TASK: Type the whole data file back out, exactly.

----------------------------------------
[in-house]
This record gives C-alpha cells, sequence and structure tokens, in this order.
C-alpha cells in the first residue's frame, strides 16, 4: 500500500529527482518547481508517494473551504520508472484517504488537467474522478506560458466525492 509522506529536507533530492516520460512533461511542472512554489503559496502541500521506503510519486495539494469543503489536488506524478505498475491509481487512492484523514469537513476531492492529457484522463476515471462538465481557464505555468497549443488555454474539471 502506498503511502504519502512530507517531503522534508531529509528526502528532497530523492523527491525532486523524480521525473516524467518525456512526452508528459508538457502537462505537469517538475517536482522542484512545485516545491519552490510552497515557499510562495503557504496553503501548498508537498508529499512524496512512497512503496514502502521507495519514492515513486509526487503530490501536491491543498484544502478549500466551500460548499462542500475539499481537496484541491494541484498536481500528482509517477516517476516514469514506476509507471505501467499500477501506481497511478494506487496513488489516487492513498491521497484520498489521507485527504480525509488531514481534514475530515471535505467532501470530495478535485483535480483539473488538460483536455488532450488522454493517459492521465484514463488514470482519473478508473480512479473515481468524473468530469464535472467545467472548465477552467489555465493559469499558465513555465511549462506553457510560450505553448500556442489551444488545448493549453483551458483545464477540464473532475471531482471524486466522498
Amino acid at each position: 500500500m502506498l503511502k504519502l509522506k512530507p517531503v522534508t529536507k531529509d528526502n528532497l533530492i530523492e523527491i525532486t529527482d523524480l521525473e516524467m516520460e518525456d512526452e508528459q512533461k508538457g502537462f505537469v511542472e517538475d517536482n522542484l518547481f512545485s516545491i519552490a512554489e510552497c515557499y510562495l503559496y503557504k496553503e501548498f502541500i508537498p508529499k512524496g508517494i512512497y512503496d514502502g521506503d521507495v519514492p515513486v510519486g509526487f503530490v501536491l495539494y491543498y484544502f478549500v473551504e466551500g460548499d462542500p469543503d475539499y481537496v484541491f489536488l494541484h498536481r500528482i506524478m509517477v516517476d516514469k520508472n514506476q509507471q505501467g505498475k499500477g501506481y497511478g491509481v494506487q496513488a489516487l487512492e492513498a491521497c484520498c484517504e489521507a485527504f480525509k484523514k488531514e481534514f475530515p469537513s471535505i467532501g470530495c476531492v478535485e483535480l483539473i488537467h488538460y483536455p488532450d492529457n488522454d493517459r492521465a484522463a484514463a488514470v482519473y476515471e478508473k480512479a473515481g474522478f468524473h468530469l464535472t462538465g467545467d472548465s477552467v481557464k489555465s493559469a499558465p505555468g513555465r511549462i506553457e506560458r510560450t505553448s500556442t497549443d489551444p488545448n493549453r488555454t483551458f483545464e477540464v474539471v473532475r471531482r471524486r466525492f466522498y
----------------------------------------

[in-house]
This record gives C-alpha cells, sequence and structure tokens, in this order.
C-alpha cells in the first residue's frame, strides 16, 4: 500500500529527482518547481508517494473551504520508472484517504488537467474522478506560458466525492 509522506529536507533530492516520460512533461511542472512554489503559496502541500521506503510519486495539494469543503489536488506524478505498475491509481487512492484523514469537513476531492492529457484522463476515471462538465481557464505555468497549443488555454474539471 502506498503511502504519502512530507517531503522534508531529509528526502528532497530523492523527491525532486523524480521525473516524467518525456512526452508528459508538457502537462505537469517538475517536482522542484512545485516545491519552490510552497515557499510562495503557504496553503501548498508537498508529499512524496512512497512503496514502502521507495519514492515513486509526487503530490501536491491543498484544502478549500466551500460548499462542500475539499481537496484541491494541484498536481500528482509517477516517476516514469514506476509507471505501467499500477501506481497511478494506487496513488489516487492513498491521497484520498489521507485527504480525509488531514481534514475530515471535505467532501470530495478535485483535480483539473488538460483536455488532450488522454493517459492521465484514463488514470482519473478508473480512479473515481468524473468530469464535472467545467472548465477552467489555465493559469499558465513555465511549462506553457510560450505553448500556442489551444488545448493549453483551458483545464477540464473532475471531482471524486466522498
Amino acid at each position: 500500500m502506498l503511502k504519502l509522506k512530507p517531503v522534508t529536507k531529509d528526502n528532497l533530492i530523492e523527491i525532486t529527482d523524480l521525473e516524467m516520460e518525456d512526452e508528459q512533461k508538457g502537462f505537469v511542472e517538475d517536482n522542484l518547481f512545485s516545491i519552490a512554489e510552497c515557499y510562495l503559496y503557504k496553503e501548498f502541500i508537498p508529499k512524496g508517494i512512497y512503496d514502502g521506503d521507495v519514492p515513486v510519486g509526487f503530490v501536491l495539494y491543498y484544502f478549500v473551504e466551500g460548499d462542500p469543503d475539499y481537496v484541491f489536488l494541484h498536481r500528482i506524478m509517477v516517476d516514469k520508472n514506476q509507471q505501467g505498475k499500477g501506481y497511478g491509481v494506487q496513488a489516487l487512492e492513498a491521497c484520498c484517504e489521507a485527504f480525509k484523514k488531514e481534514f475530515p469537513s471535505i467532501g470530495c476531492v478535485e483535480l483539473i488537467h488538460y483536455p488532450d492529457n488522454d493517459r492521465a484522463a484514463a488514470v482519473y476515471e478508473k480512479a473515481g474522478f468524473h468530469l464535472t462538465g467545467d472548465s477552467v481557464k489555465s493559469a499558465p505555468g513555465r511549462i506553457e506560458r510560450t505553448s500556442t497549443d489551444p488545448n493549453r488555454t483551458f483545464e477540464v474539471v473532475r471531482r471524486r466525492f466522498y